The following is a list of questions Sen. Charles Schumer, D-N.Y., wants a Supreme Court nominee to answer before the Senate Judiciary Committee. 1. First Amendment and Freedom of Expression: What, if any, are the limitations on the freedoms guaranteed by the First Amendment to the Constitution? - When can Government regulate public speech by individuals? - When does speech cross the line between Constitutionally-protected free expression and slander? - In what ways does the First Amendment protect the spending and raising of money by individuals in politics? - Can Government regulate hate speech? What about sexually explicit materials? Specifically: - Do you agree with the landmark decision in NY Times v. Sullivan (1964), which held that public criticism of public figures is acceptable unless motivated by actual malice? Who do you believe constitutes a public figure under this standard? - Do you believe the Supreme Court was correct to strike down the Communications Decency Act in Reno v. ACLU (1997) on the grounds that pornography on the Internet is protected by the First Amendment? - What is your view on the distinction the Supreme Court drew in Republican Party v. White and McConnell v. FEC (2003) between contributions and expenditures in the course of political campaigns? Do you believe that it is legitimate to construe campaign expenditures as protected speech but not donations by individuals? 2. First Amendment and the Establishment Clause: - Under the Establishment Clause, what, if any, is the appropriate role of religion in Government? - Must the Government avoid involvement with religion as a whole, or is the prohibition just on Government involvement with a specific religion? - Is there a difference between religious expression in Government buildings, documents, and institutions and Government spending on private, faith-based initiatives? - What do you see as the Constitutionally protected or limited role of faith-based groups in Government-funded activity? In Government institutions? Specifically: - In the two cases the Supreme Court decided on the Ten Commandments recently, a display of the Commandments inside a Courthouse was found unconstitutional, while a statue of the Commandments on the grounds of a state capitol was deemed acceptable. Do you agree with the distinction the Court drew between Van Orden v. Perry and McCreary Country v. ACLU (2005)? In your view, are these decisions consistent with each other? - What is your view of the Supreme Court's opinion in Santa Fe Independent School District v. Doe (2000), which held that prayer in public schools is prohibited even where it is student-organized, non-denominational, and at a football game? - Do you agree that states can regulate activities at religious ceremonies, as the Supreme Court held in allowing Oregon to prohibit the use of peyote for Native American tribal ceremonies in Employment Division v. Smith (1990)? 3. Commerce Clause: Beginning in 1937, when it upheld the National Labor Relations Act, the Supreme Court has granted Congress great latitude in passing laws under the Commerce Clause. The Court has upheld a wide range of federal laws, including those that regulate labor standards, personal consumption of produce, racial discrimination in public accommodations, and crime. In the last ten years, however, the Supreme Court has shifted course, doing something it had not done in sixty years: striking down acts of Congress on Commerce Clause grounds. - Do you think the trend towards striking down laws on this basis is desirable? - What do you believe is the extent of Congress'’s authority to legislate under the Commerce Clause? - Can Congress regulate local trade in a product that is used nationally? - Can Congress regulate labor standards for states and cities under its Commerce Clause power? - How closely connected must the regulated action be to interstate commerce for Congress to have the authority to legislate? - Where would you look for evidence that Congress is properly legislating under its Commerce Clause authority? Do you rely exclusively on the text of the legislation? Do you look at the legislative history? Do you consider the nature of the regulated activity? - What is the extent of the limitations imposed on state regulation by the Commerce Clause? Specifically: - Do you agree that it is the Commerce Clause that allows Congress to prohibit racial discrimination in public accommodations, as the Court held in Heart of Atlanta Hotel v. United States (1964)? - Do you agree with the Court’s decision in United States v. Lopez (1995), which struck down the Gun-Free School Zone Act because education is traditionally local? Is there any circumstance under which Congress could regulate activities in schools using its Commerce Clause authority? 4. Under what circumstances is it appropriate for the Supreme Court to overturn a well-settled precedent, upon which Americans have come to rely? - Does your answer depend at all on the length of time that the precedent has been on the books? - Does your answer depend at all on how widely criticized or accepted the precedent is? - What if you agree with the result but believe the legal reasoning was seriously flawed? Does that make a difference? - Does it matter if the precedent was 5-4 in deciding whether to overturn it? Does it matter if was a unanimous decision? Specifically: - Do you agree with the 1976 decision in which the Supreme Court held that Congress could not extend the Fair Labor Standards Act to state and city employees (National League of Cities v. Usery), or do you agree with the later 1985 decision, which held that Congress could (Garcia v. San Antonio Metropolitan Transit, overruling Nat’l League of Cities). Was the Court right to overturn its precedent nine years later? Why or why not? - Do you agree with the 1989 decision in which the Supreme Court held that it was constitutional to execute minors (Stanford v. Kentucky), or do you agree with the later 2005 decision, which held that it was unconstitutional (Roper v. Simmons). Was the Court right to overturn its precedent 16 years later? Why or why not? - Do you agree with the 1986 decision in which the Supreme Court held that states could criminalize private sex acts between consenting adults (Bowers v. Hardwick), or do you agree with the later 2003 decision, which held that the states could not (Lawrence v. Texas)? Was the Court right to overturn its precedent 17 years later? Why or why not? 5. Under what circumstances should the Supreme Court invalidate a law duly passed by the Congress? - What amount of deference should the court give to Congressional action? - Should the Court err on the side of upholding a law? - Do certain types of laws deserve greater deference than others? Regulatory laws? Criminal laws? - How closely tied must a law be to an enumerated right of Congress under Article I for it to be upheld? Let me ask you about a few cases in which the Supreme Court has struck down federal laws: - Do you agree with the Supreme Court's decision to strike down the Gun-Free School Zones Act at issue in United States v. Lopez (1995)? Why or why not? - Do you agree with the Supreme Court'’s decision to strike down provisions of the Violence Against Women Act in United States v. Morrison (2000)? Why or why not? 6. Is there a constitutionally protected right to privacy, and if so, under what circumstances does it apply? - The word "privacy" is not mentioned anywhere in the Constitution. In your view, does that mean it is wrong for the Supreme Court to interpret the Constitution as conferring such a right? - Do you believe that either the United States Congress or the states can regulate the sexual behavior of individuals within the privacy of their home? - Do you agree with the reasoning in Griswold v. Connecticut (1965), which held that the Constitution protects the right to privacy in the bedroom? - Do you believe that Roe v. Wade (1973) was correctly decided? What is your view of the quality of the legal reasoning in that case? Do you believe that it reached the right result? - Once the right to privacy has been found "as in Griswold and Roe"– under what circumstances should the Supreme Court revisit that right? 7. What is the proper role of the federal government in enacting laws to protect the environment? - Under the Constitution, how far can Congress go in imposing restrictions on people and businesses to protect the air and water? - How should Congress balance the interests of industry against environmental interests? - How far can the states go in enacting laws to protect the environment, and does it matter whether there is federal legislation on the same subject? - Let me put this in the context of a specific case: Do you believe that the Supreme Court correctly decided that the EPA has the authority to pursue industrial polluters in a state where the local authority has declined to do so, as in Alaska Department of Environmental Conservation v. EPA (2004)? - Can the Clean Air Act preempt local emissions regulations, as the Court held in Engine Manufacturers Association v. South Coast Air Quality Management (2004)? 8. What is the proper role of the federal government in enacting laws to protect the rights of the disabled? - How should Congress balance the costs to business against the government’s interest in creating equal access to facilities for disabled persons? - Should federal laws mandating access to buildings for disabled people apply to both public and private buildings? - For example, do you believe that the Americans with Disabilities Act requires state buildings to be accessible to the disabled, as the Supreme Court held in Tennessee v. Lane, or do you think that sovereign immunity exempts the states? 9. What is the proper relationship between Congress and the states in enacting laws to protect the rights of patients? - For example, do you believe federal legislation can preempt state court laws that allow people to sue negligent insurers, as the Supreme Court held in Aetna Health Inc. v. Davila (2004)? 10. What is the proper Constitutional role of Government in enacting laws to regulate education? - How far can the Government go under the Constitution to ensure equal treatment for all students? - How far can the Court go to protect speech and/or prohibit violations of the establishment clause in the schools? For example, do you believe that Santa Fe Independent School Dist. v. Doe (2000) was decided correctly? - Does the Constitution guarantee parents the right to choose their children’s education, as established in Meyer v. Nebraska (1923) and Pierce v. Society of Sisters (1925)? 11. How do you define judicial activism? Give us three examples of Supreme Court cases that you consider the product of judicial activism. - Is the "activist" label limited to more liberal-leaning judges, or can there be conservative activist judges? Can you cite any examples of conservative judicial activism? - In cases where federal law and state law may be in conflict, who is the activist -– the judge who voted to strike down the federal law or the judge who invalidated the state law? - Do you believe that the Supreme Court was engaging in judicial activism when it struck down provisions of the Gun-Free School Zones Act (United States v. Lopez) or the Violence Against Women Act (United States v. Morrison), both of which had been passed by Congress? - Was the Supreme Court engaging in judicial activism in: Brown v. Board of Education? Miranda v. Arizona? Dred Scott v. Sandford? The Civil Rights Cases of 1883? Lochner v. New York? Furman v. Georgia? Bush v. Gore? - What distinguishes one case from the other? 12. Do you describe yourself as falling into any particular school of judicial philosophy? - What is your view of "strict constructionism"? - What is your view of the notion of "original intent"? "Original meaning"? - How do you square the notion of respecting "original intent" with the acceptance of the institution of slavery at the time the Constitution was adopted? 13. What in your view are the limits on the scope of Congress' power under the Equal Protection and Due Process clauses of the 14th Amendment? - Does a law violate the Equal Protection Clause if it affects different groups differently, or must there be a discriminatory intent? - Do parents have a Due Process right to make decisions concerning the care, custody, and control of their children, as the Supreme Court held in Troxel v. Granville (2000)? 14. Where is the line between civil rights questions that are political and questions that are appropriate for a court to decide? - Do you agree with the reasoning in Powell v. McCormack? Why or why not? - Do you agree with the reasoning in Baker v. Carr? Why or why not? - Do you agree with the reasoning in Bush v. Gore? Why or why not? What power does the Supreme Court have to intervene in state election laws (as in Bush v. Gore)? - What role should the Supreme Court be playing in disputed elections? 15. Which Supreme Court Justice do you believe your jurisprudence most closely resembles and why? 16. When the Supreme Court issues non-unanimous opinions, Justice Scalia and Justice Ginsburg frequently find themselves in disagreement with each other. Do you more frequently agree with Justice Scalia's opinions, or Justice Ginsburg's? 17. Can you identify three Supreme Court cases that have not been reversed where you are critical of the Court's holding or reasoning and discuss the reasons for your criticism? source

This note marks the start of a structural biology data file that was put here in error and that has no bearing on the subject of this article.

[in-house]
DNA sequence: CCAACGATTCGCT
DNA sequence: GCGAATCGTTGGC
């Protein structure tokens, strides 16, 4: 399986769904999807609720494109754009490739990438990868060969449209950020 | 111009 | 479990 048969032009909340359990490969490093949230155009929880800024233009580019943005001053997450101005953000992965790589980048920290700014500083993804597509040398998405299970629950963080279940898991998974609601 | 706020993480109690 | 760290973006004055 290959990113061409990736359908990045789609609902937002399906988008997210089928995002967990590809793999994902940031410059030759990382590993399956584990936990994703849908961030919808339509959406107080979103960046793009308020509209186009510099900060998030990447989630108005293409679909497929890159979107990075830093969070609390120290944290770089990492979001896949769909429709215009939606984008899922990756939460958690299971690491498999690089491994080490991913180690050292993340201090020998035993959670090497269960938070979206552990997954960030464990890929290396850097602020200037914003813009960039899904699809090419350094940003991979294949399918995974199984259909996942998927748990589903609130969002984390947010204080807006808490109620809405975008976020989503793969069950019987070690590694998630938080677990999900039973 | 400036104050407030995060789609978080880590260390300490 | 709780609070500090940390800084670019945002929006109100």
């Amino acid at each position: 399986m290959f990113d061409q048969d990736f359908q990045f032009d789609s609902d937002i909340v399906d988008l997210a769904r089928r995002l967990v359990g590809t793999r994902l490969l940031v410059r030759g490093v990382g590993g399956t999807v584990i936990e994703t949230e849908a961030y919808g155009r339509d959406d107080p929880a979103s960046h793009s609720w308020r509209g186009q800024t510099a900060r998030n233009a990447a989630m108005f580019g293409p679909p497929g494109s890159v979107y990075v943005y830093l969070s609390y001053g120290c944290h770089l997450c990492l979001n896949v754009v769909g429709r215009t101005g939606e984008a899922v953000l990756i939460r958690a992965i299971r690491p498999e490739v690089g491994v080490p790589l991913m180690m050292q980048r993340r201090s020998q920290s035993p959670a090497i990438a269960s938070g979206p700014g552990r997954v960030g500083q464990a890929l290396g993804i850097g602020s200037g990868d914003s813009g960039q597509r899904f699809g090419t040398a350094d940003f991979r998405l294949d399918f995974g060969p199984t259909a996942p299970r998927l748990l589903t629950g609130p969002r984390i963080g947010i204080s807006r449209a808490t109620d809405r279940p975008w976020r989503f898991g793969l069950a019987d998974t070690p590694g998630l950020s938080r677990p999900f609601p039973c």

Utter stupidity. Plain and simple, stupidity. A nominee cannot answer any questions regarding potential issues that they may face if confirmed to the court. You cannot state how you would rule before hearing evidence and arguments. Senator Schumer is a moron of the 1st caliber. Moron 1st Class we'll call him. And what of the Jr Senator from New York? The pre-deturmined next Dumocrap candidate for President of the United States, Hillary Clinton is surprisingly silent. Intereseting isn't it.
Thank you to our friends at Mudville Gazette and Outside The Beltway Blogger's 1st Amendment Pledge If the FEC makes rules that limit my First Amendment right to express my opinion on core political issues, I will not obey those rules.